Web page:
The LEGO Movie 2: The Second Part
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All Critics (37)
| Top Critics (17)
| Fresh (32)
| Rotten (5)
| DVD (1)
Despite the shagginess, Scorsese mostly stays focused on Harrison as a reflection of his fans, eternally searching for something elusive - something that only came around occasionally.
A film that sheds a lot of light on its subject but at times can be a little too blissed out for its own good.
It's a seductive and moving scrapbook made with an outward artistry and an inward conventionality.
Perhaps all things must pass, but I would not pass this one up.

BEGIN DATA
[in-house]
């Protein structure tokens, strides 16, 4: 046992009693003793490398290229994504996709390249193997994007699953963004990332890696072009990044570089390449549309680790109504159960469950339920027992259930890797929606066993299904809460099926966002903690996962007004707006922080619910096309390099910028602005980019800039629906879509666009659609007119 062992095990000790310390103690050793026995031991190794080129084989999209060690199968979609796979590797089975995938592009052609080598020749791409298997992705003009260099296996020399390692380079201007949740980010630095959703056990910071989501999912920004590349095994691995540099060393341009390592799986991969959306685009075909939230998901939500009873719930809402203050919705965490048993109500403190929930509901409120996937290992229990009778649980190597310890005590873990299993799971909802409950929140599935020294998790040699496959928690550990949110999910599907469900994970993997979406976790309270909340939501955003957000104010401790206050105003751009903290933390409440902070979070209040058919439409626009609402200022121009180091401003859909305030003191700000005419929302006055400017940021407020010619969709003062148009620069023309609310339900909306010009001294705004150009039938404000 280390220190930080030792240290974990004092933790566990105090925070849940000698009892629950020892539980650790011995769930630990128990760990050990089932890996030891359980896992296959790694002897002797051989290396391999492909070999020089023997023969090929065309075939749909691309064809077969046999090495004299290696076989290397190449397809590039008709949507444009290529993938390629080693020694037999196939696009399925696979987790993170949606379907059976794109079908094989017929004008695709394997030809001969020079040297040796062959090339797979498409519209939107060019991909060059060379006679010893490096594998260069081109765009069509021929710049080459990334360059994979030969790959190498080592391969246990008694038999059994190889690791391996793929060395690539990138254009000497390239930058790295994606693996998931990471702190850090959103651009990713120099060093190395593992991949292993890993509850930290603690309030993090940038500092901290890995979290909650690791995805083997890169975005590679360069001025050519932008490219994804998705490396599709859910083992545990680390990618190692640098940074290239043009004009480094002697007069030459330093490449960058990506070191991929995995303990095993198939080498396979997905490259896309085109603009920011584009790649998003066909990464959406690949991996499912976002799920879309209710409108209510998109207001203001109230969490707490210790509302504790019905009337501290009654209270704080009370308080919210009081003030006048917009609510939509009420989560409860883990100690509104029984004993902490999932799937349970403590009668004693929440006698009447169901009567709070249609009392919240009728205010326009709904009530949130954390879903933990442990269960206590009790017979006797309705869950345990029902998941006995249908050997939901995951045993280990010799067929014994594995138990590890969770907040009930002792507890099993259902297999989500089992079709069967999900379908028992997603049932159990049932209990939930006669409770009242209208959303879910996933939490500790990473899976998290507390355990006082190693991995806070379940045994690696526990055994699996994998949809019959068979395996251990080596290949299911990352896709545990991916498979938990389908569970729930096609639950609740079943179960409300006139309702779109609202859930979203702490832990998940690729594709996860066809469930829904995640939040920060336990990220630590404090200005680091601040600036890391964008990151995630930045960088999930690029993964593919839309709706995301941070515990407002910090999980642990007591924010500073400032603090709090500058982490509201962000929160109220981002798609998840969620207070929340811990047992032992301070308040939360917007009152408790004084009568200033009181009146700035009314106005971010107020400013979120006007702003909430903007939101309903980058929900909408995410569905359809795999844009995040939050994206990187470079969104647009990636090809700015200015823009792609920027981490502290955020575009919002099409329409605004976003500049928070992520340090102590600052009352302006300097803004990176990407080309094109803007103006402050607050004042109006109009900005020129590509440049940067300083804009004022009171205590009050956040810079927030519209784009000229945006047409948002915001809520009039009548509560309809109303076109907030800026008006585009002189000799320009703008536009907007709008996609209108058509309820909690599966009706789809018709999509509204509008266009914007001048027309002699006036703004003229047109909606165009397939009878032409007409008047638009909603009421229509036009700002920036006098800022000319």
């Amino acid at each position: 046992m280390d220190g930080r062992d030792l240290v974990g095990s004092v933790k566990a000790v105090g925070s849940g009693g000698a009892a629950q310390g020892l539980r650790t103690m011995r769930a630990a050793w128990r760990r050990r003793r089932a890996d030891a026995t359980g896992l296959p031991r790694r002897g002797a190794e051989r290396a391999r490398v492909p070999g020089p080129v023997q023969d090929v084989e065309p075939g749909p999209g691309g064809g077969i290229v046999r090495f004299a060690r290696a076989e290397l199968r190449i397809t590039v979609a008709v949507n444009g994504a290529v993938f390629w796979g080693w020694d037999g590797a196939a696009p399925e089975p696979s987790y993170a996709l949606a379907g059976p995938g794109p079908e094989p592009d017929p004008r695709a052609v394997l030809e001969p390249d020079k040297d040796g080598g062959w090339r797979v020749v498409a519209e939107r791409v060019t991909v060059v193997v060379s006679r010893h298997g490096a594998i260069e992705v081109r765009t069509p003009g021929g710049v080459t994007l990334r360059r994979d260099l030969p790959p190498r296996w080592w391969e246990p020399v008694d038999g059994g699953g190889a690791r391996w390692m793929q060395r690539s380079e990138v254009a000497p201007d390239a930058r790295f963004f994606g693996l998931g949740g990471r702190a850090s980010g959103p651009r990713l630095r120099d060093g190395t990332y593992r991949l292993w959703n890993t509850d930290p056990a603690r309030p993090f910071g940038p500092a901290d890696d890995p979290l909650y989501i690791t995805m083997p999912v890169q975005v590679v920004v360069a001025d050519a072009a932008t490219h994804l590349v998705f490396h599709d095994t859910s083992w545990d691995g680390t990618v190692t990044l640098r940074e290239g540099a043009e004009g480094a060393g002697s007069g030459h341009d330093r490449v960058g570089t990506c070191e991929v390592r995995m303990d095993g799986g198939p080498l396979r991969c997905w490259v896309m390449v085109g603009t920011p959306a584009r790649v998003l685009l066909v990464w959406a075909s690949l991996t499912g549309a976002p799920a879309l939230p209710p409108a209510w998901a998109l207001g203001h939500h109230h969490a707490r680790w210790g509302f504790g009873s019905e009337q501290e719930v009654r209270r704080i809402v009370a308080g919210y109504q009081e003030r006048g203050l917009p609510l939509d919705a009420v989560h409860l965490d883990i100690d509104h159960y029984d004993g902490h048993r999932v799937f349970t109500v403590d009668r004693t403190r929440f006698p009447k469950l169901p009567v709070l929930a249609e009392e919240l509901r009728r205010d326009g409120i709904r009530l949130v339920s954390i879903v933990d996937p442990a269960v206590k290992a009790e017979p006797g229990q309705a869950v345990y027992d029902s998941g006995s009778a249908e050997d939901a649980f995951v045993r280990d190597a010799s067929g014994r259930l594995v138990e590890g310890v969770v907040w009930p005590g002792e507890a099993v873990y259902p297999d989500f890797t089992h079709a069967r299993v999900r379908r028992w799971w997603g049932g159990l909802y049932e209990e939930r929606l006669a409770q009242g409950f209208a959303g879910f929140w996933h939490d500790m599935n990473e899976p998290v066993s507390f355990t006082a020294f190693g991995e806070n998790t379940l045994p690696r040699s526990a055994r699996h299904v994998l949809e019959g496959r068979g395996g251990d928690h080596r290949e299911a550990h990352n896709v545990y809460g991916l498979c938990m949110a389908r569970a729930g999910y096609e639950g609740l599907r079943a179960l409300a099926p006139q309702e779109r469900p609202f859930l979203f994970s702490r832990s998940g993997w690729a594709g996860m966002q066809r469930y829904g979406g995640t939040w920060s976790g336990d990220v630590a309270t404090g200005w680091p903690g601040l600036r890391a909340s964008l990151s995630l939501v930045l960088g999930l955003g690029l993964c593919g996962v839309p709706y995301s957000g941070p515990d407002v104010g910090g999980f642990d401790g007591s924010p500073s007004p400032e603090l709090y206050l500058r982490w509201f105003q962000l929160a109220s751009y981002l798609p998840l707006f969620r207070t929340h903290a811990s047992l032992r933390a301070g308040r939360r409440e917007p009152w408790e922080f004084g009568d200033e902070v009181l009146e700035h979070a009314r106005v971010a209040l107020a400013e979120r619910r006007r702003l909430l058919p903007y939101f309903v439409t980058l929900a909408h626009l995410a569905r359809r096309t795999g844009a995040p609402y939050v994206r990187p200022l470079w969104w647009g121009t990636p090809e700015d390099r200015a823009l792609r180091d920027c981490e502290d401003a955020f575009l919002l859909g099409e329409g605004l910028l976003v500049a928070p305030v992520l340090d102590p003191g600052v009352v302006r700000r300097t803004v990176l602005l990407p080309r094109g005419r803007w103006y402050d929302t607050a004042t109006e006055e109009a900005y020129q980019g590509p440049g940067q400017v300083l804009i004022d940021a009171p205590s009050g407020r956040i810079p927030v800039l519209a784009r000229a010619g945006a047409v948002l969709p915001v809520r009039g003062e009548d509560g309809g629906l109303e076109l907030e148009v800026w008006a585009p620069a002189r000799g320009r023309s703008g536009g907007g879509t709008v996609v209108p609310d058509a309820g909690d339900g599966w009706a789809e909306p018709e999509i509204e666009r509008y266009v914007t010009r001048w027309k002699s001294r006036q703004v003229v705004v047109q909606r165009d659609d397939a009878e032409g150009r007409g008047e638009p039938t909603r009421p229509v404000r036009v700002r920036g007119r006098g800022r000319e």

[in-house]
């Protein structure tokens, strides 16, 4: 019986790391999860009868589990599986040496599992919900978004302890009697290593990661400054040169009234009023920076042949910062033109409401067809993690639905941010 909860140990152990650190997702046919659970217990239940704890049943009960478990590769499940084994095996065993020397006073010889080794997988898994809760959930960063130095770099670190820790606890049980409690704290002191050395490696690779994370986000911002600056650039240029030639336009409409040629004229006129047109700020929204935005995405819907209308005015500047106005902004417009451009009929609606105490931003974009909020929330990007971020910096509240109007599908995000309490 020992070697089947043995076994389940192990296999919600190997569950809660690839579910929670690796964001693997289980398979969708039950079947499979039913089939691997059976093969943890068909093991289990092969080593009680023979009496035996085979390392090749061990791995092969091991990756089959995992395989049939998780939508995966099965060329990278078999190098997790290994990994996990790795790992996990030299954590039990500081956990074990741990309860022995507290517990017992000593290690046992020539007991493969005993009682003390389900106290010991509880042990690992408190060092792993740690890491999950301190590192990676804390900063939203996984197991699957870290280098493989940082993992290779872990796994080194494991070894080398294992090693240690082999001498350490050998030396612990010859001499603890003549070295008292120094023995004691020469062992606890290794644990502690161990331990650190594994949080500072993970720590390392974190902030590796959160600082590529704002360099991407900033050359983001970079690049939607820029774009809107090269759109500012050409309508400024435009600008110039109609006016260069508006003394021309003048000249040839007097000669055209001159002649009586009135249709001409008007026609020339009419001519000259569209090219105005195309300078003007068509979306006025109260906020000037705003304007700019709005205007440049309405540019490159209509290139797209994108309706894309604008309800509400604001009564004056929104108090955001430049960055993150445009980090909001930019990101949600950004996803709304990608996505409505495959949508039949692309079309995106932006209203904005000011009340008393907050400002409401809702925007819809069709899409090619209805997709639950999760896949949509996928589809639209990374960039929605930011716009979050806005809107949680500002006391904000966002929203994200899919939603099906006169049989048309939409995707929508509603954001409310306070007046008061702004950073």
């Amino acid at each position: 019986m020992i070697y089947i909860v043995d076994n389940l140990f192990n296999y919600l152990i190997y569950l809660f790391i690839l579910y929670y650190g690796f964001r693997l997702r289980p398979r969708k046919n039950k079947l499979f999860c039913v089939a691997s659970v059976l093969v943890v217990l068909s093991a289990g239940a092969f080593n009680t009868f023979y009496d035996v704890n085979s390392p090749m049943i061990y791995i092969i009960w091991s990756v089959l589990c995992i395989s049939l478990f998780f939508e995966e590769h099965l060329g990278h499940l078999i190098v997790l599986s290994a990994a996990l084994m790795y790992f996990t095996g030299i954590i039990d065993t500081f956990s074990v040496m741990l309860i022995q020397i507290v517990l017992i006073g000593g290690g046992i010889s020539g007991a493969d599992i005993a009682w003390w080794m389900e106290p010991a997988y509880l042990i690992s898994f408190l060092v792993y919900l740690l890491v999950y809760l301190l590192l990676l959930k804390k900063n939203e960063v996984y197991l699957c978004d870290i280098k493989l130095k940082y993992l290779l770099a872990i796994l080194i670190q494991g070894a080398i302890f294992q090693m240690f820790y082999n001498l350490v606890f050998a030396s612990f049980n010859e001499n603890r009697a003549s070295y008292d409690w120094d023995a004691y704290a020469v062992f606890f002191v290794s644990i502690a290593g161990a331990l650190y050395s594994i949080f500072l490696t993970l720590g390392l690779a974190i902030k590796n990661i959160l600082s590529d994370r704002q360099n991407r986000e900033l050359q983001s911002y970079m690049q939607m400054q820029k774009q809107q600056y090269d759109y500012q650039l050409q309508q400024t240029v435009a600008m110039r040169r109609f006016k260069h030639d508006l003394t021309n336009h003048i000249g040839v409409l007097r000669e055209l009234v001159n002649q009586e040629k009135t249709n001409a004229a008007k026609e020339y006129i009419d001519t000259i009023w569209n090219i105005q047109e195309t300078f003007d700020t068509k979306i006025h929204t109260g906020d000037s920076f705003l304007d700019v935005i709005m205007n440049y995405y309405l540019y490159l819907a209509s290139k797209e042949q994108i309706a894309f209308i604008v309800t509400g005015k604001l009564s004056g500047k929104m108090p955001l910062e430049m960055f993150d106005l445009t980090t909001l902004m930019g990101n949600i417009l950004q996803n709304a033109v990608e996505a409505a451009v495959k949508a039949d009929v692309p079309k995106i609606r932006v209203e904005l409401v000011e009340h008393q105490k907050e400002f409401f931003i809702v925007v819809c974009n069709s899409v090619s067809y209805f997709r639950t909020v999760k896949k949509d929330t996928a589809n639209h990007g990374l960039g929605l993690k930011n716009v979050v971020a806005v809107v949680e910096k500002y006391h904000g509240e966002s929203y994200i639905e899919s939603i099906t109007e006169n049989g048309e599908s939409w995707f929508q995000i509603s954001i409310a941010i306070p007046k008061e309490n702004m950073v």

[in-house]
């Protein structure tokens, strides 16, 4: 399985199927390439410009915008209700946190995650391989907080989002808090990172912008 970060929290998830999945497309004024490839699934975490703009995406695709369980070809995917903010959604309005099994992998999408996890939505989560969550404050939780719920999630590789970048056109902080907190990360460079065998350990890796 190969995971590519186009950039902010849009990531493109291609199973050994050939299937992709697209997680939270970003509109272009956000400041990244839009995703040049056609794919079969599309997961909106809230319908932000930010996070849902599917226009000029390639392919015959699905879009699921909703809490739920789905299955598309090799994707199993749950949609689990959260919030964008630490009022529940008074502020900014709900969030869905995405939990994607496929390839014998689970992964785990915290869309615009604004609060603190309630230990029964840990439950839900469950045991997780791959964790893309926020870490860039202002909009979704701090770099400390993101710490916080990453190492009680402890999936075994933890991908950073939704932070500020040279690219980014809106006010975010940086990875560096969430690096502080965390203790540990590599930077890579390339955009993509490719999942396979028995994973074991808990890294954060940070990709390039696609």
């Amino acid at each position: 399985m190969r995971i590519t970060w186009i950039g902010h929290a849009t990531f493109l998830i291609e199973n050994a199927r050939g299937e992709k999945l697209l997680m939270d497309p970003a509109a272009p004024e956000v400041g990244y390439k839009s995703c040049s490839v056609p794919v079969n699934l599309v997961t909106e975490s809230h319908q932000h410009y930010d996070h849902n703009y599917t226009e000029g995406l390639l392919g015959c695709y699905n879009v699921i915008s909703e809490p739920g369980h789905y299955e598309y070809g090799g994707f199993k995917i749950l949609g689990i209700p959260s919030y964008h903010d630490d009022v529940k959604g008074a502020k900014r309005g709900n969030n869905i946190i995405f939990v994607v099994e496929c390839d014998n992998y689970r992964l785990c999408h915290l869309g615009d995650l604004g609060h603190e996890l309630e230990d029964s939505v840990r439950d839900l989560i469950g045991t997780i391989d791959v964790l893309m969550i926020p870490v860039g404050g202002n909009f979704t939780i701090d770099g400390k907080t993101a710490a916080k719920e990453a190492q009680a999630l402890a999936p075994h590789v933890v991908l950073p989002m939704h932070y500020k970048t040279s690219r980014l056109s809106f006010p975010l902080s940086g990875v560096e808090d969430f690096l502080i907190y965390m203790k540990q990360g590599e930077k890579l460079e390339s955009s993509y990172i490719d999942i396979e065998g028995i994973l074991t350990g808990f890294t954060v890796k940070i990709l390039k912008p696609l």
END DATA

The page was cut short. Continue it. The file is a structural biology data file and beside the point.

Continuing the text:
By removing the edges that gave the man's life some bite, Martin Scorsese hasn't done George Harrison's legacy any favors.
It's not a film one particularly expected to be made but it's a vastly welcome one.
It's no mean feat to have assembled such a lucid biography from hours of footage.
George Harrison: Living in the Material World covers every twist and turn in Harrison's 58 years on this Earth.
History may now be more inclined to view the progressive Harrison as not the quiet Beatle but the cool one.
Scorsese makes it into something more than a three-plus hour rehash of an oft-told tale.
This is one of the most ambitious and daring biographical films that I have ever seen on TV.
Olivia Harrison's honesty contributes mightily to Scorsese's portrait of an artist more interesting than some of us may have realized.